Keys for Menus
Beginning in version 3.17 you can add a
key to your menu entries. The
key value will be removed prior to be inserted into the menu. When you receive Menu events, the entire menu entry, including the
key is returned. A key is indicated by adding
:: after a menu entry, followed by the key.
To add the
_MY_KEY_ to the Special menu entry, the code would be:
['&Edit', ['Paste', ['Special::_MY_KEY_', 'Normal',], 'Undo'],]
If you want to change the characters that indicate a key follows from '::' to something else, change the variable
Menu element to add a menubar to your window.
Note the placement of ',' and of . It's tricky to get the nested menus correct that implement cascading menus. See how paste has Special and Normal as a list after it. This means that Paste has a cascading menu with items Special and Normal.
To add a menu to a Window place the
MenuBar element into your layout.
layout = [[sg.Menu(menu_def)]]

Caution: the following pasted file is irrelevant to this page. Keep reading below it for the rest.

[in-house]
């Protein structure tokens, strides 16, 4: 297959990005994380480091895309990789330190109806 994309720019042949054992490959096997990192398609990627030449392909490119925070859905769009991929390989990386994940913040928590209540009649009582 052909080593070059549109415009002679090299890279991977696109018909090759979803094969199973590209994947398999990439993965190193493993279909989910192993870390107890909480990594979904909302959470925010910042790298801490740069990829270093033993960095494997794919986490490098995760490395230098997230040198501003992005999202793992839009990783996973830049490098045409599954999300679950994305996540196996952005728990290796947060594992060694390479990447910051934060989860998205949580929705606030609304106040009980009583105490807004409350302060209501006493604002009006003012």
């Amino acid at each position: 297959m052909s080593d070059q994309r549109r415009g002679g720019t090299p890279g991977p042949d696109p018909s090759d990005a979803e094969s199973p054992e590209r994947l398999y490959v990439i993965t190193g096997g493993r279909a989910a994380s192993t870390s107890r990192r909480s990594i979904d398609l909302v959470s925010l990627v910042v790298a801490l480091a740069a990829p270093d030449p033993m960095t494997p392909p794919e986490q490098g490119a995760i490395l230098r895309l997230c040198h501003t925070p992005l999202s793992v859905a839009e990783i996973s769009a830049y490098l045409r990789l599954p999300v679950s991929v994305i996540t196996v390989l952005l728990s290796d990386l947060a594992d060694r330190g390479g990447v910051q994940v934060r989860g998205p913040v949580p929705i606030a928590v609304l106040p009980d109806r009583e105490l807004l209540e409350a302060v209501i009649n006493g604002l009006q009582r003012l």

It doesn't really matter where you place the Menu Element in your layout as it will always be located at the top of the window.
When the user selects an item, it's returns as the event (along with the menu item's key if one was specified in the menu definition)
MenubarCustom element enable you to use custom colors in your menubar. The way this is achieved is by not utilizing the menu widget supplied by tkinter, but instead build what appears to be a menubar using
Button menus were introduced in version 3.21, having been previously released in PySimpleGUIQt. They work exactly the same and are source code compatible between PySimpleGUI and PySimpleGUIQt. These types of menus take a single menu entry where a Menu Bar takes a list of menu entries.
Return values for ButtonMenus are different than Menu Bars.
You will get back the ButtonMenu's KEY as the event. To get the actual item selected, you will look it up in the values dictionary. This can be done with the expression
Right Click Menus
Right Click Menus were introduced in version 3.21. Almost every element has a right_click_menu parameter and there is a window-level setting for rich click menu that will attach a right click menu to all elements in the window.
The menu definition is the same as the button menu definition, a single menu entry.
Return values for right click menus are the same as MenuBars. The value chosen is returned as the event.